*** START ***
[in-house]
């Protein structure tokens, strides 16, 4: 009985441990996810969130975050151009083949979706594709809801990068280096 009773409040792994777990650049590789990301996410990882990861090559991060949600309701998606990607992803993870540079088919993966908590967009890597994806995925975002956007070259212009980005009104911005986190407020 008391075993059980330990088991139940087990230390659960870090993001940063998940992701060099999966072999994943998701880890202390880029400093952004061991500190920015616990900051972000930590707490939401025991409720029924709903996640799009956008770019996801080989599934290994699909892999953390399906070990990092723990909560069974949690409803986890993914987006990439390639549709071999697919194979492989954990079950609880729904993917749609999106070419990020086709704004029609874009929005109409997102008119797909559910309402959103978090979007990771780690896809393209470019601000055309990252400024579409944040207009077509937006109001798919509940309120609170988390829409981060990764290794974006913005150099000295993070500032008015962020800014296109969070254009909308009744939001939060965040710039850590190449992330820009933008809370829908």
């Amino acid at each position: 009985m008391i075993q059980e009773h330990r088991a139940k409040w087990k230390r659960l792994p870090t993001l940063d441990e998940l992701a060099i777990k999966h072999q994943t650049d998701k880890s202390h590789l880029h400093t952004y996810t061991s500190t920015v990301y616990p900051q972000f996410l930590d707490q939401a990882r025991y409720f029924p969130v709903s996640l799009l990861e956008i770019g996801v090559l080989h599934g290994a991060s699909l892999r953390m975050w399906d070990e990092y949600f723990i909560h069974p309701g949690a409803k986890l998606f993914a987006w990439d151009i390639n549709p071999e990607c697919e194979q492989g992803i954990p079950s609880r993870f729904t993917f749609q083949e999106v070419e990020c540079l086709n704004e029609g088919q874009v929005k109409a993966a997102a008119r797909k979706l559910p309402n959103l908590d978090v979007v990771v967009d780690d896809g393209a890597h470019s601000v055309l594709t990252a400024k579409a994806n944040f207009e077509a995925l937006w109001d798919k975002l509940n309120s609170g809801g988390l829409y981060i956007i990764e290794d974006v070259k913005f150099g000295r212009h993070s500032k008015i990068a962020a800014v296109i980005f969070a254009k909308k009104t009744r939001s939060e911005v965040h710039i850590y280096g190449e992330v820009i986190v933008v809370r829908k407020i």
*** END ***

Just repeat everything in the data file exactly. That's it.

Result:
[in-house]
């Protein structure tokens, strides 16, 4: 009985441990996810969130975050151009083949979706594709809801990068280096 009773409040792994777990650049590789990301996410990882990861090559991060949600309701998606990607992803993870540079088919993966908590967009890597994806995925975002956007070259212009980005009104911005986190407020 008391075993059980330990088991139940087990230390659960870090993001940063998940992701060099999966072999994943998701880890202390880029400093952004061991500190920015616990900051972000930590707490939401025991409720029924709903996640799009956008770019996801080989599934290994699909892999953390399906070990990092723990909560069974949690409803986890993914987006990439390639549709071999697919194979492989954990079950609880729904993917749609999106070419990020086709704004029609874009929005109409997102008119797909559910309402959103978090979007990771780690896809393209470019601000055309990252400024579409944040207009077509937006109001798919509940309120609170988390829409981060990764290794974006913005150099000295993070500032008015962020800014296109969070254009909308009744939001939060965040710039850590190449992330820009933008809370829908």
């Amino acid at each position: 009985m008391i075993q059980e009773h330990r088991a139940k409040w087990k230390r659960l792994p870090t993001l940063d441990e998940l992701a060099i777990k999966h072999q994943t650049d998701k880890s202390h590789l880029h400093t952004y996810t061991s500190t920015v990301y616990p900051q972000f996410l930590d707490q939401a990882r025991y409720f029924p969130v709903s996640l799009l990861e956008i770019g996801v090559l080989h599934g290994a991060s699909l892999r953390m975050w399906d070990e990092y949600f723990i909560h069974p309701g949690a409803k986890l998606f993914a987006w990439d151009i390639n549709p071999e990607c697919e194979q492989g992803i954990p079950s609880r993870f729904t993917f749609q083949e999106v070419e990020c540079l086709n704004e029609g088919q874009v929005k109409a993966a997102a008119r797909k979706l559910p309402n959103l908590d978090v979007v990771v967009d780690d896809g393209a890597h470019s601000v055309l594709t990252a400024k579409a994806n944040f207009e077509a995925l937006w109001d798919k975002l509940n309120s609170g809801g988390l829409y981060i956007i990764e290794d974006v070259k913005f150099g000295r212009h993070s500032k008015i990068a962020a800014v296109i980005f969070a254009k909308k009104t009744r939001s939060e911005v965040h710039i850590y280096g190449e992330v820009i986190v933008v809370r829908k407020i």